Our digital and online lives have expanded more quickly as a result of the Covid-19 pandemic, with video conferencing technologies quickly becoming a part of our daily lives and virtual currencies continuing to gain popularity as a means of value exchange.
The ongoing challenge of regulation, which is to keep up with the risks and opportunities that new technologies present, has been accelerated by the pace of this change. It could be argued that regulation has found it difficult to keep up with the development of blockchain technologies, leading to a disjointed global regulatory environment for cryptocurrencies.
Given its potential impact on business, ethics, financial crime, and safety, the "metaverse," a universe of virtual worlds built on blockchain technology and dubbed by some as the "next evolution of the internet," should be of keen interest to everyone in the regulation and compliance space.
A recent ICA webinar with Tara Annison of Elliptic, Jeeva Moni of EY, independent anti-money laundering and financial crime expert Dev Odedra, and Charles Kerrigan of CMS as panelists focused on these issues.
According to Annison, the introduction of blockchain has put digital ownership in the forefront of the metaverse, setting it apart from earlier virtual worlds.
"We’re moving from metaverses like Minecraft that are owned by a central intermediary toward metaverses (and all components within them) that are owned by the users themselves, with all core components within them being built on a blockchain so they can be immutably owned and traded," according to her. People are already spending a lot of money on non-fungible tokens (NFTs) in these environments, such as digital wearables and digital real estate.
Odedra talked about his experience looking into financial crimes in Second Life, one of the first metaverses. He claimed that as the value of transactions occurring in these virtual environments has increased, so has the potential for money laundering.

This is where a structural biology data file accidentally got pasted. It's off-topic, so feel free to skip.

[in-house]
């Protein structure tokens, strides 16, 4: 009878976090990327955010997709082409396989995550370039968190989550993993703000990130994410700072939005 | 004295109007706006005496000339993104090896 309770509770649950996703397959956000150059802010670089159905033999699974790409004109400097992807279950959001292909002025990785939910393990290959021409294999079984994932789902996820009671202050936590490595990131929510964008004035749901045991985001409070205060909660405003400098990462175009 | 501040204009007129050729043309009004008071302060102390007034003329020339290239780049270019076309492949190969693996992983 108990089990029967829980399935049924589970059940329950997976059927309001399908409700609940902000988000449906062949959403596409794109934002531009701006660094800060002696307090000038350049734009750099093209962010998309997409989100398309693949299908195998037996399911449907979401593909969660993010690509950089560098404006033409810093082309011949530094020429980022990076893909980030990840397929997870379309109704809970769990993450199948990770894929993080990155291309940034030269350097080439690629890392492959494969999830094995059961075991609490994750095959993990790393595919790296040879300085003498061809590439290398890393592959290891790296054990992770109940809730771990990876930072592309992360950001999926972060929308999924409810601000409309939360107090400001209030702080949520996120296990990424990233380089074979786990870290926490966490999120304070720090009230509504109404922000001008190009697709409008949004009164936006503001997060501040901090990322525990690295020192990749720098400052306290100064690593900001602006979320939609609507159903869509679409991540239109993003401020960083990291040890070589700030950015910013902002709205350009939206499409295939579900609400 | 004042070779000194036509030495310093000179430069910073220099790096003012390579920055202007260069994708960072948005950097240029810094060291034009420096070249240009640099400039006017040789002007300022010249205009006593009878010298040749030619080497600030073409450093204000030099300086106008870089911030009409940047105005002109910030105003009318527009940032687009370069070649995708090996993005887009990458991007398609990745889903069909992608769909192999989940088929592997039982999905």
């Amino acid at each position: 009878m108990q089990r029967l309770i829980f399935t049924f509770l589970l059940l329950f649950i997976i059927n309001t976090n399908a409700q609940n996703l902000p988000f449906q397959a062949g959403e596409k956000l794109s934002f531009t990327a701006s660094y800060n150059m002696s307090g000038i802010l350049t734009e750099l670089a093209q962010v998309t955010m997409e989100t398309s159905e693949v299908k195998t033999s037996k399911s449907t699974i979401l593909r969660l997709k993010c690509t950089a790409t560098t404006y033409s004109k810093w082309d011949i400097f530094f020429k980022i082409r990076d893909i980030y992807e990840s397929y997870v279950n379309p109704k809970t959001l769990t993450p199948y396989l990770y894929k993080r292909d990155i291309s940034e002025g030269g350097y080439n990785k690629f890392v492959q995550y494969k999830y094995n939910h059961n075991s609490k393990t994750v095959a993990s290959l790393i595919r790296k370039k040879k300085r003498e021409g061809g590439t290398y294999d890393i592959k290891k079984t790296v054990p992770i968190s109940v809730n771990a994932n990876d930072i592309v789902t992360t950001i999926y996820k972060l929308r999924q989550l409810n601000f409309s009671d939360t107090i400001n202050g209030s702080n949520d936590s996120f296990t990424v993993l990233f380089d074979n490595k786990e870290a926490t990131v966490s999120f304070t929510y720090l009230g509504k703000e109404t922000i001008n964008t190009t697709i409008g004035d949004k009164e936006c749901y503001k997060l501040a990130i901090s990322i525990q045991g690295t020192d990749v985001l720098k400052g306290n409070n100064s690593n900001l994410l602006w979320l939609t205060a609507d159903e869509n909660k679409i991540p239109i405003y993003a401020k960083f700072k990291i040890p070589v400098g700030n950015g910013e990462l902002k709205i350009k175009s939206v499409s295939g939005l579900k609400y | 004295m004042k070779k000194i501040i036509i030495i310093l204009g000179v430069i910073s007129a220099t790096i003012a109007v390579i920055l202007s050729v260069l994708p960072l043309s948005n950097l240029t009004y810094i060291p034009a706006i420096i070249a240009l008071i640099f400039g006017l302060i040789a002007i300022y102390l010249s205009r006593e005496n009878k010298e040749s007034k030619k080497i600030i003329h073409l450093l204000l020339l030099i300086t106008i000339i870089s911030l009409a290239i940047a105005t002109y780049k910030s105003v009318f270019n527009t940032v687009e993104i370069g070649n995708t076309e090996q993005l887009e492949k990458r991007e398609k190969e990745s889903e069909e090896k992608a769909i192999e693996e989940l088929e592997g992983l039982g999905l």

With $500 million worth of activity across Decentraland and The Sandbox in 2021, Annison acknowledged that the metaverse's economic activity is not insignificant. However, she argued that from the perspective of money laundering, the metaverse does not yet offer enough liquidity to be a top target for major organized criminals, "certainly when you compare it to the trillions of dollars in market cap across crypto generally and the billions of dollars that move across the NFT market."
sBig-ticket items, like digital real estate, could provide an alluring avenue for potential money launderers, she continued adding that given the subjectivity surrounding the valuation of such items, digital wearables offer opportunities for trade-based money laundering.
When it comes to the governance and control of activities within the metaverse, decentralization is a crucial issue. "Can we regulate the metaverse?" is the question that needs to be answered. Compliance professionals should be involved in that conversation, according to Kerrigan.
"In general, where there is a provider of a service, there is someone to regulate," he said. "In contrast, in a decentralized environment everyone is both a service provider and a customer. The challenge is that most people aren’t familiar with what is involved in operating within a regulated environment. Regulators are concerned about crime and consumer protection. The compliance industry has a role to play here because it understands these topics."
Moni agreed, pointing out that because the metaverse is still developing, compliance should be involved in developing the rules and regulations that will guide behavior in these virtual spaces and protect both consumers and companies.
He enquired, "how is trade going to be settled in the metaverse? Should we be replicating the same physical controls we have in the real world within the metaverse or finding a different way? As financial crime professionals, we should be thinking about these questions. For example, can we use technologies like blockchain to codify standards and find a new way of fighting financial crime?"
The metaverse is still in its infancy, but if recent history is any indication of likely future developments, it will evolve quickly and could present significant business and compliance challenges and opportunities. Practitioners of compliance must participate in the conversation.
By fLEXI tEAM